Friday, November 28, 2008

thanksgiving down under

After a long and arduous bike ride, I (unsurprisingly) realized I was disastrously hungry, and had the excuse of realizing that it was technically Thanksgiving, so set out to compile a feast. The resulting dinner was lovely, if a bit lonely and light on the vegetables. We had those of our favorite traditional Thanksgiving dishes that we could create on short notice with Australian ingredients: mashed potatoes, cornbread with honey butter, a roast bird (Petra’s annual break from vegetarianism, even though all we could scrounge was a chicken), and pumpkin pies, which were only possible because of my previous careful hoarding of a dusty tin of American pumpkin. Notably missing were gravy (because I was too lazy), suffing (ditto), cranberry sauce and/or relish (cause they don’t have fresh or tinned cranberries here), green bean casserole (because all of its component parts are too toxic for Australian consciences), french silk pie (because my arms were tired enough after the mashed potatoes), and fresh grean beans (because, well, that would have ruined the starchy effect).

This year, we are notably thankful for the following:
--family (including the addition thereto of little Matthew and Thomas, and joining the Melbourne fold)
--friends (including the addition thereto of our new Aussie mates)
--the results of Obama’s election, and the possible return of hope, morality, and direction to America
--Australia’s easy lifestyle, socialized health care, and general humanity
--our continuing health and happiness and the same for our loved ones
--the glorious weather

Wishing you all a happy Thanksgiving!

And, for your enjoyment, our first, rather exhausted, attempt at a video message!

Petra in the USA: hebron

Within five minutes of arriving at Lilli’s house, we were working on a project. Some things, like hope, truly do spring eternal, and my mother-in-law’s will to forge through her to-do list is definitely among them. In this instance, our task was the procurement and installation of a new kitchen refrigerator. We took a number of careful measurements, and set off to Lowes. Lowes is a dangerous place to bring Lilli. In a hardware store the size of a cathedral, her potential to accomplish (productive) mischief is limited only by her creativity (in other words, unlimited) and finances, the constraints of which serve only to inspire more creativity.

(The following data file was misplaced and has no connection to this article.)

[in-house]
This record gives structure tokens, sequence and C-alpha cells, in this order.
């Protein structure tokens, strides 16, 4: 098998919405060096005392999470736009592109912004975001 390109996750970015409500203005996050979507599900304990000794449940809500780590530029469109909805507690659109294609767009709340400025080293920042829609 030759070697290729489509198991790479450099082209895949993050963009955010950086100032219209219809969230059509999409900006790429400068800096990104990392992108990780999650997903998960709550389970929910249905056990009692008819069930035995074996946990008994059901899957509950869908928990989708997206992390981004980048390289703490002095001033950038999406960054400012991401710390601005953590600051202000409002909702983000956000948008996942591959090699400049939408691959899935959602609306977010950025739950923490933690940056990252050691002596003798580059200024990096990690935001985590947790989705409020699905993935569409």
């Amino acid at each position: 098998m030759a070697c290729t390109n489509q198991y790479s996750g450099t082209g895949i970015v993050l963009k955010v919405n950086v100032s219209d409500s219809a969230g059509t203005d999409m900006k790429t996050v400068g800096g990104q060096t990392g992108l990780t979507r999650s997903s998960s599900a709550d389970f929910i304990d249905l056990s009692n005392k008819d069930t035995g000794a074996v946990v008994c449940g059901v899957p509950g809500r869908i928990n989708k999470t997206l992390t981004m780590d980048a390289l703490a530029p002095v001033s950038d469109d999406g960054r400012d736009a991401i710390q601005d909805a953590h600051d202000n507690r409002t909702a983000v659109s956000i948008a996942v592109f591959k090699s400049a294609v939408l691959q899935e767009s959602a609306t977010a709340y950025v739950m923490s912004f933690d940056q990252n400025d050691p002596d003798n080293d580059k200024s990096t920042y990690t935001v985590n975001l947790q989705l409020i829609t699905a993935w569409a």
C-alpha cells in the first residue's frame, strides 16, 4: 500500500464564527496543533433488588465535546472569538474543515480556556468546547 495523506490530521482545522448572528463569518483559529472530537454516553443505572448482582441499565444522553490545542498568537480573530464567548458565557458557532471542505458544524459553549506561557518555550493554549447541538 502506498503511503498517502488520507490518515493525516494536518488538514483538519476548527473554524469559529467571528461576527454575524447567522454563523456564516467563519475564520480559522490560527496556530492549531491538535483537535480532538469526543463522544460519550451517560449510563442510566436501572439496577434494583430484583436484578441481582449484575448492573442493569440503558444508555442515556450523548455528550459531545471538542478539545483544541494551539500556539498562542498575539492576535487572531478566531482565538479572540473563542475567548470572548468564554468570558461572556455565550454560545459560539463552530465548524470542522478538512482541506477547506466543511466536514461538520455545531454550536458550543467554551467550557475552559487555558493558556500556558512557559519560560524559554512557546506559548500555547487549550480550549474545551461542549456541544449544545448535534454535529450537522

(Un?)fortunately, we successfully completed the refrigerator quest in fairly short order, at which point getting it home before the freon could displace too much deflected us from further explorations. The following day, we set up the fridge, filling with food just in time from Toby and Cmoore. Their well-trained and well… personable avian companions were traveling with them. Shy Deadalus took a particular liking to Lilli’s collar.

Best of all, we carved pumpkins! I love carving pumpkins. It’s been my favorite part of Halloween ever since sis-in-law Lisa and I were staying together on Nantucket and we carved over 50 of them for the harvest fair. I took a celestial approach to the first pumpkin. For the second, we drew inspiration from thin green striations in the pumpkin’s skin which, in the words of the Hebron Cub Scout from which we bought it, looked umistakably like hair. Pumkin-carving is the best. Seriously. What makes a better holiday tradition than a hollowed-out gourd with a candle stuck inside? What is better than carving pumpkins? Only carving pumpkins with family.

Petra in the USA: northampton

After returning from New Hampshire, I set out to visit the home of my beloved Alma Mater, the P-town of Western Mass, the crunchy crucible of hippieish intelligencia, where farmer’s fields of corn and squash overlap the manicured lawns of the local Waldorf school, and Smith College renews its annual struggle to prevent the beavers from damming the river and flooding the women’s rugby fields: Northampton.

After catching up with Caroline for dinner (she now can cook Ethiopian food – well done, C!) and falling in love with her kittens, I met up with my childhood friend Lindsay (aka Scooter). She and I rounded off the evening with some Herrell’s ice cream before crashing at her new digs – a converted dance studio above the famed Iron Horse club. In the morning, we jogged along the river and discovered a fabric sale in a lady’s front yard, where we spent some time searching for treasure.

Heading back for breakfast shortly thereafter, we came upon an exceptionally tame, glossy, and well-fed hawk devouring his morning kill with obvious relish: poor decimated squirrel. I wondered if this was the same hawk who appeared on campus in the fall of our Junior year, whom Erika and I had nicknamed “Friend”, and whose lecture-time hunts became famed for their ferocity and humor. (Erika notes: DO NOT approach hawks as closely as the photos show Petra doing, especially not when they’re eating. Petra was really pretty foolish to do this, and has promised not to do so again. KEEP AWAY from wild predators.)

After breakfast we swung by the farmer’s market, where I became transfixed by a basketful of beautiful heirloom tomatoes and some Indian corn. Hurray for native New England delights!

I do love Northampton, and it was wonderful to visit again. Does anyone know of any cute songs written to praise Northampton? There’s got to be one by now…